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Perception. 2008;37(11):1677-99.

Learning building layouts with non-geometric visual information: the effects of visual impairment and age.

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Department of Psychology, University of Minnesota Twin Cities, N218 Elliott Hall, 75 East River Road, Minneapolis, MN 55455, USA.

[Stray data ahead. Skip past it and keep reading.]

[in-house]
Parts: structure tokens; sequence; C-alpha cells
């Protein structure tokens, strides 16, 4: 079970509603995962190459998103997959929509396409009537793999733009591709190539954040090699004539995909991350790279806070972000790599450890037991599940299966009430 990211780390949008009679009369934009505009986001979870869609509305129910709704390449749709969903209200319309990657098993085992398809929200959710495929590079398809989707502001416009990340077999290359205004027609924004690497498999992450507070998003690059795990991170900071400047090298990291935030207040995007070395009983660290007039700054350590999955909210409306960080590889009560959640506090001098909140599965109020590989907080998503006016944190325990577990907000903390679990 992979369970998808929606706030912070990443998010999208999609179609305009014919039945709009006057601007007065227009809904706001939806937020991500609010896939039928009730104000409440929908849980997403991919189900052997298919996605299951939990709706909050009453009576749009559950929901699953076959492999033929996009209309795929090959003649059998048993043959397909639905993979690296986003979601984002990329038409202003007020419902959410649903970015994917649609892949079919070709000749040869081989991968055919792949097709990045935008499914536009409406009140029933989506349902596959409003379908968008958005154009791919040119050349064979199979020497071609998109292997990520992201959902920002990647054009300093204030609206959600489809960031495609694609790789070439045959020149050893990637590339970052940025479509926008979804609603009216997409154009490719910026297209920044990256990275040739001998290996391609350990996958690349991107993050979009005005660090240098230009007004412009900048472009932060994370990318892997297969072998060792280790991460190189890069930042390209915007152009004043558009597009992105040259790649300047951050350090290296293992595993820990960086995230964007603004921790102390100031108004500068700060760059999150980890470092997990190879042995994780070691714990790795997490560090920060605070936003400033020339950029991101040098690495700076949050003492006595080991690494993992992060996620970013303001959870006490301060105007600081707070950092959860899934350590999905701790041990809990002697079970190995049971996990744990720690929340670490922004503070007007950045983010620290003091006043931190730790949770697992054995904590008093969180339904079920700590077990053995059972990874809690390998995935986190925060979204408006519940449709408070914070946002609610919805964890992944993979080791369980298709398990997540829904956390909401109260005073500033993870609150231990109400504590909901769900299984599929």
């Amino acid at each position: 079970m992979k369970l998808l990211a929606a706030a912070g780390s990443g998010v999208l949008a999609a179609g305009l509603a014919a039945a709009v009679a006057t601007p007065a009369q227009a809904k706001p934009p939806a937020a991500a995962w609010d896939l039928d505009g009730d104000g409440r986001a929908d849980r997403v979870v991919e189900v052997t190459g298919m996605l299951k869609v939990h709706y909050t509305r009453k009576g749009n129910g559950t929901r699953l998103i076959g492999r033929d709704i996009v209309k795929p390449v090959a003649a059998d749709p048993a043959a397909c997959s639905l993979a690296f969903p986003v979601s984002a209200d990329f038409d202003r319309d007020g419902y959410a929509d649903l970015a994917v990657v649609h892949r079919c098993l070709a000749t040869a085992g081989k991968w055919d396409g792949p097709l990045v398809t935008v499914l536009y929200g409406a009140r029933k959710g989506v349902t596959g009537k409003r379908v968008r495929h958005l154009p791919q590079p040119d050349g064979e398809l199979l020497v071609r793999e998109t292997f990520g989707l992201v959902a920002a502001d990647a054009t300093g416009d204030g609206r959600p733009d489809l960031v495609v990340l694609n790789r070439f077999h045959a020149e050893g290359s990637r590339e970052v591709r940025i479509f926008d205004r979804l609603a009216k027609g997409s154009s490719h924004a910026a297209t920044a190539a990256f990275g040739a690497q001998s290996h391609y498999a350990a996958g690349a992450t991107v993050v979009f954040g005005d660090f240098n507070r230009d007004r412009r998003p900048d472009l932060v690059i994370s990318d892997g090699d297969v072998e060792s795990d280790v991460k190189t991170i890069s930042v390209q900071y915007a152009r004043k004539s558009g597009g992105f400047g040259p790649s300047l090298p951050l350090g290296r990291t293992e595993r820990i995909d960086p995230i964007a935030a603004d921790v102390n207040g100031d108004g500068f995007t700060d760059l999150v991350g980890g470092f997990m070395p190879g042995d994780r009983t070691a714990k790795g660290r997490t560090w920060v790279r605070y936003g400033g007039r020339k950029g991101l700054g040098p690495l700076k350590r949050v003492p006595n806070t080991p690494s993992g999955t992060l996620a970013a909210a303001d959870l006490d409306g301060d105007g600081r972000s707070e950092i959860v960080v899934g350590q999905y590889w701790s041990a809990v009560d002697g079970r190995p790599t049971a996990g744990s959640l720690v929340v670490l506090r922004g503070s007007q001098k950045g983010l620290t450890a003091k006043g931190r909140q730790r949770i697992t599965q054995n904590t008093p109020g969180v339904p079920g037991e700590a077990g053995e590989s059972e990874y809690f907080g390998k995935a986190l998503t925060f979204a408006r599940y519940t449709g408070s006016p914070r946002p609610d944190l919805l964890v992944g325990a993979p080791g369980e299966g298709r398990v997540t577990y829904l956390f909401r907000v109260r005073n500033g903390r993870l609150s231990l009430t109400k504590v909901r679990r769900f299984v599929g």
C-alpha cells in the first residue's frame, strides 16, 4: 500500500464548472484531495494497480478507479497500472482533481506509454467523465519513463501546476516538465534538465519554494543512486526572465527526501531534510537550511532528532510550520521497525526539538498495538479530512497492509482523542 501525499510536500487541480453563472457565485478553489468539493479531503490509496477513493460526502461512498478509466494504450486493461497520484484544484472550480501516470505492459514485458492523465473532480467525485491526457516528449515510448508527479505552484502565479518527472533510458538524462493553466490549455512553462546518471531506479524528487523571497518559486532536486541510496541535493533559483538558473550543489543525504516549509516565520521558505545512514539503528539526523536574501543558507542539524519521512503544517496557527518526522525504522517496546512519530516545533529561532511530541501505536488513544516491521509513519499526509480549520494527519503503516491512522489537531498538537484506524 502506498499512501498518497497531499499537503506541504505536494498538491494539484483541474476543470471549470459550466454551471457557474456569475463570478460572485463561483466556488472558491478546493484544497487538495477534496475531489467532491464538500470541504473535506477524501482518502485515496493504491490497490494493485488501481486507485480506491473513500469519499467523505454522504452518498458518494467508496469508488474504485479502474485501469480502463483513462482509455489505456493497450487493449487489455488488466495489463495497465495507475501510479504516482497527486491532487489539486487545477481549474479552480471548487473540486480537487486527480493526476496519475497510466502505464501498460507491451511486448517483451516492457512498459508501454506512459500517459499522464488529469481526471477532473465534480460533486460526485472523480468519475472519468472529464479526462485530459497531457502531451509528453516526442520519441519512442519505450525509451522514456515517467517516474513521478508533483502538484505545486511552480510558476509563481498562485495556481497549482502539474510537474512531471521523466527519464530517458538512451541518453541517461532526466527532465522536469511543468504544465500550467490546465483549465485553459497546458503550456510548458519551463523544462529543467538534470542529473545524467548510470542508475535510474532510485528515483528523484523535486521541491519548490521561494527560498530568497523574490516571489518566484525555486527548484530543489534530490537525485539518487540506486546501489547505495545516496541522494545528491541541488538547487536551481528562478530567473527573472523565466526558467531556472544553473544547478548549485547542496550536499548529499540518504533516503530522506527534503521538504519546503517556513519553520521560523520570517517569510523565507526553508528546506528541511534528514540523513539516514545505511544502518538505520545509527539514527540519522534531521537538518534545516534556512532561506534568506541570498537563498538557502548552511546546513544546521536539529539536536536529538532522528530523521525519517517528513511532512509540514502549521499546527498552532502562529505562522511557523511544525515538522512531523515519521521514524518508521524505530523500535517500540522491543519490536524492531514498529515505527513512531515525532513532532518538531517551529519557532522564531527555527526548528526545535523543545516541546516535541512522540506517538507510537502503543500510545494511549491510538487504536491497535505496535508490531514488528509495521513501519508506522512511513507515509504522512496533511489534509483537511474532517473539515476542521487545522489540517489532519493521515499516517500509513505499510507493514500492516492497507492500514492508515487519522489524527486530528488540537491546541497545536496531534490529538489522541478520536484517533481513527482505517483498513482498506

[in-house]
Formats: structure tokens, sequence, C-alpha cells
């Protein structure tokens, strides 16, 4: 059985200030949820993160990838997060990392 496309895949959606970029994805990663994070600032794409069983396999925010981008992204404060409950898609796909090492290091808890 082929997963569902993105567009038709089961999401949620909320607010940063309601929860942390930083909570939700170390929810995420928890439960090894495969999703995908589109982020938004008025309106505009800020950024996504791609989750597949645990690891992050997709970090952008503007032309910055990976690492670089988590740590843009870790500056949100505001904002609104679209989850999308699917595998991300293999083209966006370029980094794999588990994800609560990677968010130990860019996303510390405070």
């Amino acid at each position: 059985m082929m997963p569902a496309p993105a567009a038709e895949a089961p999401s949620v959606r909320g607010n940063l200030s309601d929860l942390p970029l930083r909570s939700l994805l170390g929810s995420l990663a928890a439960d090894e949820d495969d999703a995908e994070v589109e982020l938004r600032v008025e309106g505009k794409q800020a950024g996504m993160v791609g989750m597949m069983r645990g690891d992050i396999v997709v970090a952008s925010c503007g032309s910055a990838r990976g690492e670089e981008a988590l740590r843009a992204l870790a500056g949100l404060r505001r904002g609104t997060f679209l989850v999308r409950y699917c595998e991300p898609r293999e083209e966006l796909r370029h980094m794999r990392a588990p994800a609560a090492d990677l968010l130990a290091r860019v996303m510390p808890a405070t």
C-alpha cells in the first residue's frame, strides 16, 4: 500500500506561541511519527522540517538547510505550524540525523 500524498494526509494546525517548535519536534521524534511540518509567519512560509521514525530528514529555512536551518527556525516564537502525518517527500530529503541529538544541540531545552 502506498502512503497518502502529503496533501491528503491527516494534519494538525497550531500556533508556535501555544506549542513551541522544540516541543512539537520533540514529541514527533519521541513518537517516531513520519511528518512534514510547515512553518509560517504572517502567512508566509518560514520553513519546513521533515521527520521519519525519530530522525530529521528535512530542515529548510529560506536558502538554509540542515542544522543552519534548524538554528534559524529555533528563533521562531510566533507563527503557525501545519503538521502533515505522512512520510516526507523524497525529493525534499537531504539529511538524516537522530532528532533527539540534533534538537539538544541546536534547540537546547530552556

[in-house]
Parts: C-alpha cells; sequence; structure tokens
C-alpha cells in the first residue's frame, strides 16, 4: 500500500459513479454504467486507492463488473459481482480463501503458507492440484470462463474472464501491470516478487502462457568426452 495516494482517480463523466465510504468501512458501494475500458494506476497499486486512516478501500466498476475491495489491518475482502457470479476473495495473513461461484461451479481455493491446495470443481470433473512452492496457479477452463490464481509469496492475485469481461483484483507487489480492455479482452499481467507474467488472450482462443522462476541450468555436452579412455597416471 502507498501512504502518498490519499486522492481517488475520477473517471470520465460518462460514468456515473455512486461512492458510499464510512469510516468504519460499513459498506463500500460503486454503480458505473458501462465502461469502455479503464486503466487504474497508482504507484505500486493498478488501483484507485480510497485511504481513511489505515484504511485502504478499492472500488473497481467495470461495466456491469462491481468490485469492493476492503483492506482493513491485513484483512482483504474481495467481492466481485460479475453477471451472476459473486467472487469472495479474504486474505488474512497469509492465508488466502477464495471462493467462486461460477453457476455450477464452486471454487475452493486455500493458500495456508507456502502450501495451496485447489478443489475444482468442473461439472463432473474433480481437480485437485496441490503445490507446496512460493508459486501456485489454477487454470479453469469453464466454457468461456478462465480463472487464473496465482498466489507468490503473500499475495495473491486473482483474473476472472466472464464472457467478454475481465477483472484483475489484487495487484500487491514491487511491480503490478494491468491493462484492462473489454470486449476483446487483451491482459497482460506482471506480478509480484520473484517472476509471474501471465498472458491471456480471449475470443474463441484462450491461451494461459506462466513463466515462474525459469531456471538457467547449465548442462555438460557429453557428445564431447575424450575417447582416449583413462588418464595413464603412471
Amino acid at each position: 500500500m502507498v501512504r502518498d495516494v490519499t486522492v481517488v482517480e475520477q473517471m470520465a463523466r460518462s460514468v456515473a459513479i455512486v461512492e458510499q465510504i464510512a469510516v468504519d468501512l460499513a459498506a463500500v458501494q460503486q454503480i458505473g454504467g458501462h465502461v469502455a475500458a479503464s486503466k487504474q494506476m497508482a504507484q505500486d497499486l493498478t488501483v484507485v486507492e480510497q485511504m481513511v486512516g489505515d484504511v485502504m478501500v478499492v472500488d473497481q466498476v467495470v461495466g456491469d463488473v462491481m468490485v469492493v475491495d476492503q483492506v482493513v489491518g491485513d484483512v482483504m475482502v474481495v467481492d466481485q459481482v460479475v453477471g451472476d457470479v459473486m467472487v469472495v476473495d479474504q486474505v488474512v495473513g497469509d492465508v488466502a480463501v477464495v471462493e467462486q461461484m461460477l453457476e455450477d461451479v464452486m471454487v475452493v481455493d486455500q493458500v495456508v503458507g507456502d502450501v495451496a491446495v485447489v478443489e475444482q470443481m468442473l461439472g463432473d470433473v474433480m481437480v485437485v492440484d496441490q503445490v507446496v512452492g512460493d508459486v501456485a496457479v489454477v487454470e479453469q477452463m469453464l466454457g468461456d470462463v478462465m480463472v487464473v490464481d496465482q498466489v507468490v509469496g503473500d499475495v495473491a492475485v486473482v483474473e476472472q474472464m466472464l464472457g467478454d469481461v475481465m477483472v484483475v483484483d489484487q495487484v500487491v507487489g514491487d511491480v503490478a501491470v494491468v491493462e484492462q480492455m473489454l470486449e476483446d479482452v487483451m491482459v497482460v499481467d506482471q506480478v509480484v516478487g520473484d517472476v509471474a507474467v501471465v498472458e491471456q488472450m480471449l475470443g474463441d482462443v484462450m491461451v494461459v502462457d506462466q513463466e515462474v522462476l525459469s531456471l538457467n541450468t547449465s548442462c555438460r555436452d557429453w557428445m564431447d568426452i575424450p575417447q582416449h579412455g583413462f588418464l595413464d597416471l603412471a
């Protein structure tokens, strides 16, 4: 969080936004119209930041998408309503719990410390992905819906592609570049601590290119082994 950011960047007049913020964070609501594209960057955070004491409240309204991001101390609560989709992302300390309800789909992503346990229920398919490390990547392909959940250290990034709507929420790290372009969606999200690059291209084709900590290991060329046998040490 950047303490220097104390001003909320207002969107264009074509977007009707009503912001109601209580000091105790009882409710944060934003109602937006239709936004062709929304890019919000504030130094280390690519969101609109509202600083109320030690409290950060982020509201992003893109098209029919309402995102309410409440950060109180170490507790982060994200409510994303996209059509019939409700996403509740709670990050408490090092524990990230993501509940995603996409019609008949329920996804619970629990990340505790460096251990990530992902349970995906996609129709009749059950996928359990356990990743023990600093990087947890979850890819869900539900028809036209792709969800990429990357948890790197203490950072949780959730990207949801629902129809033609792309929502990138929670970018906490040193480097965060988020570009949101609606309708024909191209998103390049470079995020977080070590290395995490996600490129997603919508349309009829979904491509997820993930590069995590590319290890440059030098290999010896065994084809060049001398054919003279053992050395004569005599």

Previous studies suggest that humans rely on geometric visual information (hallway structure) rather than non-geometric visual information (eg doors, signs, and lighting) for acquiring cognitive maps of novel indoor layouts. In this study we asked whether visual impairment and age affect reliance on non-geometric visual information for layout learning. We tested three groups of participants-younger (<50 years of age) normally sighted; older (50-70 years of age) normally sighted; and low-vision (people with heterogeneous forms of visual impairment ranging in age from 18 to 67 years). Participants learned target locations in building layouts using four presentation modes: a desktop virtual environment (VE) displaying only geometric cues (sparse VE); a VE displaying both geometric and non-geometric cues (photorealistic VE); a map; and a real building. Layout knowledge was assessed by map drawing and by asking participants to walk to specified targets in the real space. Results indicate that low-vision and older normally sighted participants relied on additional non-geometric information to accurately learn layouts. In conclusion, visual impairment and age may result in reduced perceptual and/or memory processing that makes it difficult to learn layouts without non-geometric visual information.

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